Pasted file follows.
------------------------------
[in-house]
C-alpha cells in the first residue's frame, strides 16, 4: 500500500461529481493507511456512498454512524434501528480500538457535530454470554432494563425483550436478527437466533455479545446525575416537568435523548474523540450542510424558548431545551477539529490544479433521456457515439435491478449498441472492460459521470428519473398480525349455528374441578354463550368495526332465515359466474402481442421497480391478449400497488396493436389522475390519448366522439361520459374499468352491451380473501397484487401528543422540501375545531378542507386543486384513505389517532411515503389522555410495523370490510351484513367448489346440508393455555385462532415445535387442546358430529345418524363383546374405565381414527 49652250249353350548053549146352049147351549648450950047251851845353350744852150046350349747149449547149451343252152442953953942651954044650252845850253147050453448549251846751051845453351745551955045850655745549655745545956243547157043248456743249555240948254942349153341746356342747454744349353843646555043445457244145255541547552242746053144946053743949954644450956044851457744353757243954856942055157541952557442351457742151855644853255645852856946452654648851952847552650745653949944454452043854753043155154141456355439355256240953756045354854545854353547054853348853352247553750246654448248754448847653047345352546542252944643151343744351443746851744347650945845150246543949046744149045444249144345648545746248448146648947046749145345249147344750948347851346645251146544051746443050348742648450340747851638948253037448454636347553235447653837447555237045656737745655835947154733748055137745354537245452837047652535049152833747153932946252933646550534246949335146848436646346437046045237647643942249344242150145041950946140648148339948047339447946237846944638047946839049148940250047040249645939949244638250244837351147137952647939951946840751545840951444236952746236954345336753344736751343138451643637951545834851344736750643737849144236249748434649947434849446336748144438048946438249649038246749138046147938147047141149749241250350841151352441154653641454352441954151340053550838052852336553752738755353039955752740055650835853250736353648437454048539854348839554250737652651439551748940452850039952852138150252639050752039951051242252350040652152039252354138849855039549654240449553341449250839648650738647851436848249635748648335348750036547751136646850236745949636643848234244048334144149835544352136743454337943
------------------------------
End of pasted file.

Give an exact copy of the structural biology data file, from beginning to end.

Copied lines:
[in-house]
C-alpha cells in the first residue's frame, strides 16, 4: 500500500461529481493507511456512498454512524434501528480500538457535530454470554432494563425483550436478527437466533455479545446525575416537568435523548474523540450542510424558548431545551477539529490544479433521456457515439435491478449498441472492460459521470428519473398480525349455528374441578354463550368495526332465515359466474402481442421497480391478449400497488396493436389522475390519448366522439361520459374499468352491451380473501397484487401528543422540501375545531378542507386543486384513505389517532411515503389522555410495523370490510351484513367448489346440508393455555385462532415445535387442546358430529345418524363383546374405565381414527 49652250249353350548053549146352049147351549648450950047251851845353350744852150046350349747149449547149451343252152442953953942651954044650252845850253147050453448549251846751051845453351745551955045850655745549655745545956243547157043248456743249555240948254942349153341746356342747454744349353843646555043445457244145255541547552242746053144946053743949954644450956044851457744353757243954856942055157541952557442351457742151855644853255645852856946452654648851952847552650745653949944454452043854753043155154141456355439355256240953756045354854545854353547054853348853352247553750246654448248754448847653047345352546542252944643151343744351443746851744347650945845150246543949046744149045444249144345648545746248448146648947046749145345249147344750948347851346645251146544051746443050348742648450340747851638948253037448454636347553235447653837447555237045656737745655835947154733748055137745354537245452837047652535049152833747153932946252933646550534246949335146848436646346437046045237647643942249344242150145041950946140648148339948047339447946237846944638047946839049148940250047040249645939949244638250244837351147137952647939951946840751545840951444236952746236954345336753344736751343138451643637951545834851344736750643737849144236249748434649947434849446336748144438048946438249649038246749138046147938147047141149749241250350841151352441154653641454352441954151340053550838052852336553752738755353039955752740055650835853250736353648437454048539854348839554250737652651439551748940452850039952852138150252639050752039951051242252350040652152039252354138849855039549654240449553341449250839648650738647851436848249635748648335348750036547751136646850236745949636643848234244048334144149835544352136743454337943